Reminiscences of a Boothbay Shipbuilder
by James P. Stevens
Published in 1993
Chapter 1 Coasting on a Lumber Schooner
Chapter 2 The Caulker’s Trade
Chapter 3 The Boothbay Region Shipyards
Boothbay Harbor: Sargents, Weymouth, McKowns, Railways, East Coast & Atlantic Coast, Samples, Eastern, Hodgdon, Reeds
East Boothbay: Hodgdons, Reeds, McDougalls, Adamses, Seaveys, Murrays, Rices, Goudy & Stevens, Fullers, Lukes, and Brewer
This book brings together three papers written by Jim Stevens. His profile of Boothbay region shipbuilders was written as a gift for the nation’s bi-centennial in 1976. It was printed in the local newspaper, the Boothbay Register, and it presents the facts as they stood in that year. Also in 1976 he delivered his article on caulking as an address at a symposium on the American Wooden Shipbuilding Industry. He gained his intimate knowledge of calking methods as a watchful child in his father’s East Boothbay shipyard in the 1920′s. His 1930′s and 1940′s experiences at Camden and South Portland yards, as well as his later partnership in Goudy & Stevens Shipyard, gave him added perspective as an adult. The caulking article was originally published, along with other symposium addresses, by the National Trust for Historic Preservation in their 1976 Wooden Shipbuilding and Small Craft Preservation.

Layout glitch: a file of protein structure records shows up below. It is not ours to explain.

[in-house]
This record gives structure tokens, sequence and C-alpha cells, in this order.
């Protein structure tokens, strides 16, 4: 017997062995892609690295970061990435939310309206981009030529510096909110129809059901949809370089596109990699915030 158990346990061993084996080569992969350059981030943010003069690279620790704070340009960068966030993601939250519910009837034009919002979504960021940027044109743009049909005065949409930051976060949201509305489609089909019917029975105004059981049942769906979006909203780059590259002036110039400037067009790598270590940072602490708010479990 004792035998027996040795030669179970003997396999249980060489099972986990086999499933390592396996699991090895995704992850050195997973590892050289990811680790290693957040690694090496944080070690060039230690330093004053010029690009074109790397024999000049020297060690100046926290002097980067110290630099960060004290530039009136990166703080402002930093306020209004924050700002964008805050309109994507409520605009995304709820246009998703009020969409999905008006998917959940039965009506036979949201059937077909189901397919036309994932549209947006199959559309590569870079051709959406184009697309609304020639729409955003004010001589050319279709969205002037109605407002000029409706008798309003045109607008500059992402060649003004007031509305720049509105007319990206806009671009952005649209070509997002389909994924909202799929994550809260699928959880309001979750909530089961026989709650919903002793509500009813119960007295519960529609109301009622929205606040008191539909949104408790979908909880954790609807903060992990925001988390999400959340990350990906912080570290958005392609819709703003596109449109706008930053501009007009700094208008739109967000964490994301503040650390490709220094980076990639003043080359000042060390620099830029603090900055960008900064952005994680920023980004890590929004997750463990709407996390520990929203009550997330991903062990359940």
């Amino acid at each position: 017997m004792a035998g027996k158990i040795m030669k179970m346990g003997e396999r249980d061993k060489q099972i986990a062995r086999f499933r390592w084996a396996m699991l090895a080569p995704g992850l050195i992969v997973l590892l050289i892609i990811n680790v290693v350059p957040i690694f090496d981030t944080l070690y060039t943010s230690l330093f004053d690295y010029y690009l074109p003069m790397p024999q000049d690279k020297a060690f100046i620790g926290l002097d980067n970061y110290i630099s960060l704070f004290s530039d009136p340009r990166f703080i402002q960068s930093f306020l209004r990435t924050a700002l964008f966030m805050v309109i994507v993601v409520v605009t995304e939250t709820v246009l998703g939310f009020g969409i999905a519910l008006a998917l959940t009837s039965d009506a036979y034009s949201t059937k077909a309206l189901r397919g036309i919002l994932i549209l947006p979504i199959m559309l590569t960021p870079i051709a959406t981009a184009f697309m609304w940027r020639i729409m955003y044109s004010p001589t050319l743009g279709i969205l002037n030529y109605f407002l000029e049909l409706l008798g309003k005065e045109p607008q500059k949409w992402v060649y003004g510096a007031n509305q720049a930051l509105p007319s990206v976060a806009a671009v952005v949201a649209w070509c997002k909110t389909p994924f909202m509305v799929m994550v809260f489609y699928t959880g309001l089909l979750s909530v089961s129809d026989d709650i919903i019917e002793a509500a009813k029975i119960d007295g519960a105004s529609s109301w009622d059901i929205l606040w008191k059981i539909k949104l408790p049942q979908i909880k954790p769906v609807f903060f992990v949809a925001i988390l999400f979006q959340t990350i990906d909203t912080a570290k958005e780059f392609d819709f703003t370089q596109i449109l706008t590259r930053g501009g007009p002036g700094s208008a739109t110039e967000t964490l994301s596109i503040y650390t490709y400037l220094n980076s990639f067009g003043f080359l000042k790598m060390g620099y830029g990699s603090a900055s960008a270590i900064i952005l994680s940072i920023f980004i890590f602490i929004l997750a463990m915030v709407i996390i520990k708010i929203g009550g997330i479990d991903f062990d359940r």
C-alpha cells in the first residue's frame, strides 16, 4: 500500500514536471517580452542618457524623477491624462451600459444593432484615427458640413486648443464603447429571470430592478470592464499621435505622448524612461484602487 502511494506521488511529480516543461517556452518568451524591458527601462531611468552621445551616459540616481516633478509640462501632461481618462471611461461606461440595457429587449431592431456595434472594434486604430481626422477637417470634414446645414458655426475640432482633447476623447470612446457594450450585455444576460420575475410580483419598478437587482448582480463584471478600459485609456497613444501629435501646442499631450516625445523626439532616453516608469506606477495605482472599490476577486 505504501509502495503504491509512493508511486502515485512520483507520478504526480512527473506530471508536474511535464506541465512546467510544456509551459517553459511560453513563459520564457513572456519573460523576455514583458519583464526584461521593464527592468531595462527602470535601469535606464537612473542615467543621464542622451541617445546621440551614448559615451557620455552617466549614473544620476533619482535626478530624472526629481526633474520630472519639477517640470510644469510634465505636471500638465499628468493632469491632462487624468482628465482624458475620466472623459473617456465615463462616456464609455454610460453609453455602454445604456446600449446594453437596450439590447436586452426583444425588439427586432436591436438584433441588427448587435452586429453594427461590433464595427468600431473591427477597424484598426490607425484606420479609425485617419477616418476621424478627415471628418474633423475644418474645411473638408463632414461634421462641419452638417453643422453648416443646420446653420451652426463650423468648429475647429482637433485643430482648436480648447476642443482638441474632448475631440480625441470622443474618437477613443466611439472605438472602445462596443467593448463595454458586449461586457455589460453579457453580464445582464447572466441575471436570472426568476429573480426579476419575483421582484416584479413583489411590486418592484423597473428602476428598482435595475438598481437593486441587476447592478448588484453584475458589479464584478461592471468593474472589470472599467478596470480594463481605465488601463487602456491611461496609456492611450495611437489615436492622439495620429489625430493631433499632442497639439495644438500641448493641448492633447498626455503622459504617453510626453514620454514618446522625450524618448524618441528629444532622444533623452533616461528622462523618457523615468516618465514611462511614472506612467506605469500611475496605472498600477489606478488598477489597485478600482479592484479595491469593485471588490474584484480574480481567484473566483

In 1992 Jim Stevens again spoke at a Maine Maritime Museum symposium, giving an account of his 1935 coasting voyage to the eastward for lumber. In 1993 he wrote an epilogue to the trip, detailing the fate of the vessels and people cited in his coasting narrative. Coasting, caulking, and wooden shipbuilding, the three occupations included in this book, have now nearly vanished. He has worked in four industries which share that distinction: the sardine fishery, a lumber camp, coasting, and wooden shipbuilding. We are fortunate that he has recoded his impressions of the conditions in two of those livelihoods as he saw them on the job.
The Boothbay Region Historical Society is privileged to be given the opportunity to preserve his portrayal of shipbuilding and coasting. Some people can tell a good story; some people can convey solid good information; Jim Stevens can do both.
Barbara Rumsey, editor